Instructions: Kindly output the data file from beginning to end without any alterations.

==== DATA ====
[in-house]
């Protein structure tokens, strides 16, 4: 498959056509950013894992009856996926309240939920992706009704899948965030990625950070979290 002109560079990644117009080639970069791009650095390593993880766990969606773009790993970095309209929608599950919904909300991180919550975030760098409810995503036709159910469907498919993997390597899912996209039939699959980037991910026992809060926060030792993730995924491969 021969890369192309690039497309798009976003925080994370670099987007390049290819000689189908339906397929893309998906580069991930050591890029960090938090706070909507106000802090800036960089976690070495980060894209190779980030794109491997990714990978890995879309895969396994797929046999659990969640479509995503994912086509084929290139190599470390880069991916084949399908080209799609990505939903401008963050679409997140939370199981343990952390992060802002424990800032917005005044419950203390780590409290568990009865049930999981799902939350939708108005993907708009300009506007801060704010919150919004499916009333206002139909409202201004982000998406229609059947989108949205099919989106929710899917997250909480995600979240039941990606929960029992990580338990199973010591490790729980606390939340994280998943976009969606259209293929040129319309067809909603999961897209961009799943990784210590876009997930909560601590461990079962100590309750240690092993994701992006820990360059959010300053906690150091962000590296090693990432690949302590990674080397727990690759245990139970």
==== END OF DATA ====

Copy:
[in-house]
């Protein structure tokens, strides 16, 4: 498959056509950013894992009856996926309240939920992706009704899948965030990625950070979290 002109560079990644117009080639970069791009650095390593993880766990969606773009790993970095309209929608599950919904909300991180919550975030760098409810995503036709159910469907498919993997390597899912996209039939699959980037991910026992809060926060030792993730995924491969 021969890369192309690039497309798009976003925080994370670099987007390049290819000689189908339906397929893309998906580069991930050591890029960090938090706070909507106000802090800036960089976690070495980060894209190779980030794109491997990714990978890995879309895969396994797929046999659990969640479509995503994912086509084929290139190599470390880069991916084949399908080209799609990505939903401008963050679409997140939370199981343990952390992060802002424990800032917005005044419950203390780590409290568990009865049930999981799902939350939708108005993907708009300009506007801060704010919150919004499916009333206002139909409202201004982000998406229609059947989108949205099919989106929710899917997250909480995600979240039941990606929960029992990580338990199973010591490790729980606390939340994280998943976009969606259209293929040129319309067809909603999961897209961009799943990784210590876009997930909560601590461990079962100590309750240690092993994701992006820990360059959010300053906690150091962000590296090693990432690949302590990674080397727990690759245990139970």